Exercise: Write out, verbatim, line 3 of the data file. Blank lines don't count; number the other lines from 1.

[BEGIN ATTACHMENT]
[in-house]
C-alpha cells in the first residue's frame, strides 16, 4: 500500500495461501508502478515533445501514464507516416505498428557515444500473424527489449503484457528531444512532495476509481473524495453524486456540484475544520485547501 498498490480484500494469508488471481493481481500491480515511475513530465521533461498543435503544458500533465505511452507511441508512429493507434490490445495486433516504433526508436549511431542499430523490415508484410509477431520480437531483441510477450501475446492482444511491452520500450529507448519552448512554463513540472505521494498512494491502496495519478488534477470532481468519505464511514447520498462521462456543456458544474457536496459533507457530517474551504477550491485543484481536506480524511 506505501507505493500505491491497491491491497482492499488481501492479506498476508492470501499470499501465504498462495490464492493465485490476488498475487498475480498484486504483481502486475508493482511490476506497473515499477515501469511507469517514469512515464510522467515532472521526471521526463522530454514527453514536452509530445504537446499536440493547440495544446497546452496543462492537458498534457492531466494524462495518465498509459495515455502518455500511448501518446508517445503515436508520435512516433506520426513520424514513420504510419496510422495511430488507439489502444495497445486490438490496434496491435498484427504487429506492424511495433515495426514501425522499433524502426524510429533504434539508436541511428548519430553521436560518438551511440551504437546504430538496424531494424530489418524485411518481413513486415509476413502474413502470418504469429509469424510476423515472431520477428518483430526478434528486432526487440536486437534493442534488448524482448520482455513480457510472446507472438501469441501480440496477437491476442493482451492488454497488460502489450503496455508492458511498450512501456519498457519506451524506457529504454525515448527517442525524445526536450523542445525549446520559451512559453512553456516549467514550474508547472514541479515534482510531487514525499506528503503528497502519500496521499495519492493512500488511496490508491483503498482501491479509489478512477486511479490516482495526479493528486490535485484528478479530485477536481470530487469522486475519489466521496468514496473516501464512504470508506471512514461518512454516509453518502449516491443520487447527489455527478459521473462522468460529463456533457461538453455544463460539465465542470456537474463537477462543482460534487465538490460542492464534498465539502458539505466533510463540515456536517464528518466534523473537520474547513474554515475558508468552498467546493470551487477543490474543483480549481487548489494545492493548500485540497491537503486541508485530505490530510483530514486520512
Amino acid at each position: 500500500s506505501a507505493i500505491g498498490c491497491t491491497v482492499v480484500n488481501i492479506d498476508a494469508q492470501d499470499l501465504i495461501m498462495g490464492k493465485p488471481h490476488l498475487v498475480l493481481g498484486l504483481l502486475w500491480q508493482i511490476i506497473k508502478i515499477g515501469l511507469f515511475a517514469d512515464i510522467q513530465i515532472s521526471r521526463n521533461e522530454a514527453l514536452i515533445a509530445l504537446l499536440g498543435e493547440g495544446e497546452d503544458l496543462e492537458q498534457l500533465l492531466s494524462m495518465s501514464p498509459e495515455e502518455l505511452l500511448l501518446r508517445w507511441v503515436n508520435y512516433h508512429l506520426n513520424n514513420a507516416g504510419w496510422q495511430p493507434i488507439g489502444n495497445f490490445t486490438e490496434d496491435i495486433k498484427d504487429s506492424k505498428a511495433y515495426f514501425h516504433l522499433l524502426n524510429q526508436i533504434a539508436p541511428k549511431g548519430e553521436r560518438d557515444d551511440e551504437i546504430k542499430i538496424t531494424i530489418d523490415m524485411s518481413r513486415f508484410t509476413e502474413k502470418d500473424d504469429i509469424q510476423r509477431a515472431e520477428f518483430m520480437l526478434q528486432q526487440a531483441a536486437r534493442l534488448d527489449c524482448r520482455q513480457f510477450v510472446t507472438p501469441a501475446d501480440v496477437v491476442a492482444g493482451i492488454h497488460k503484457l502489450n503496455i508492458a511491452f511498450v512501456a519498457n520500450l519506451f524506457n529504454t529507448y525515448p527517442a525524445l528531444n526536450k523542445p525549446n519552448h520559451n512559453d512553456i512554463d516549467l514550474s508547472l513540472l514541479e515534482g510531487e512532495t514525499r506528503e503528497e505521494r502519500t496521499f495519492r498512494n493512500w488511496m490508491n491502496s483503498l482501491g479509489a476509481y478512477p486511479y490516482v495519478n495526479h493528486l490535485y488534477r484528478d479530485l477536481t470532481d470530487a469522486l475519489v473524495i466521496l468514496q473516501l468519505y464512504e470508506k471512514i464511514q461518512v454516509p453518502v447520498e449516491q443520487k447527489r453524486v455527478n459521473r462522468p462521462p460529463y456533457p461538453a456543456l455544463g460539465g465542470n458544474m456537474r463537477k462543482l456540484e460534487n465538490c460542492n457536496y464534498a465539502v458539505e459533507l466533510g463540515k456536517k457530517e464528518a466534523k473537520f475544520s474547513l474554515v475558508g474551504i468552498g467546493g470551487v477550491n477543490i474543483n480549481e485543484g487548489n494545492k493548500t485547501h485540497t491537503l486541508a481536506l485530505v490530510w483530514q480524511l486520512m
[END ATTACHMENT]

Amino acid at each position: 500500500s506505501a507505493i500505491g498498490c491497491t491491497v482492499v480484500n488481501i492479506d498476508a494469508q492470501d499470499l501465504i495461501m498462495g490464492k493465485p488471481h490476488l498475487v498475480l493481481g498484486l504483481l502486475w500491480q508493482i511490476i506497473k508502478i515499477g515501469l511507469f515511475a517514469d512515464i510522467q513530465i515532472s521526471r521526463n521533461e522530454a514527453l514536452i515533445a509530445l504537446l499536440g498543435e493547440g495544446e497546452d503544458l496543462e492537458q498534457l500533465l492531466s494524462m495518465s501514464p498509459e495515455e502518455l505511452l500511448l501518446r508517445w507511441v503515436n508520435y512516433h508512429l506520426n513520424n514513420a507516416g504510419w496510422q495511430p493507434i488507439g489502444n495497445f490490445t486490438e490496434d496491435i495486433k498484427d504487429s506492424k505498428a511495433y515495426f514501425h516504433l522499433l524502426n524510429q526508436i533504434a539508436p541511428k549511431g548519430e553521436r560518438d557515444d551511440e551504437i546504430k542499430i538496424t531494424i530489418d523490415m524485411s518481413r513486415f508484410t509476413e502474413k502470418d500473424d504469429i509469424q510476423r509477431a515472431e520477428f518483430m520480437l526478434q528486432q526487440a531483441a536486437r534493442l534488448d527489449c524482448r520482455q513480457f510477450v510472446t507472438p501469441a501475446d501480440v496477437v491476442a492482444g493482451i492488454h497488460k503484457l502489450n503496455i508492458a511491452f511498450v512501456a519498457n520500450l519506451f524506457n529504454t529507448y525515448p527517442a525524445l528531444n526536450k523542445p525549446n519552448h520559451n512559453d512553456i512554463d516549467l514550474s508547472l513540472l514541479e515534482g510531487e512532495t514525499r506528503e503528497e505521494r502519500t496521499f495519492r498512494n493512500w488511496m490508491n491502496s483503498l482501491g479509489a476509481y478512477p486511479y490516482v495519478n495526479h493528486l490535485y488534477r484528478d479530485l477536481t470532481d470530487a469522486l475519489v473524495i466521496l468514496q473516501l468519505y464512504e470508506k471512514i464511514q461518512v454516509p453518502v447520498e449516491q443520487k447527489r453524486v455527478n459521473r462522468p462521462p460529463y456533457p461538453a456543456l455544463g460539465g465542470n458544474m456537474r463537477k462543482l456540484e460534487n465538490c460542492n457536496y464534498a465539502v458539505e459533507l466533510g463540515k456536517k457530517e464528518a466534523k473537520f475544520s474547513l474554515v475558508g474551504i468552498g467546493g470551487v477550491n477543490i474543483n480549481e485543484g487548489n494545492k493548500t485547501h485540497t491537503l486541508a481536506l485530505v490530510w483530514q480524511l486520512m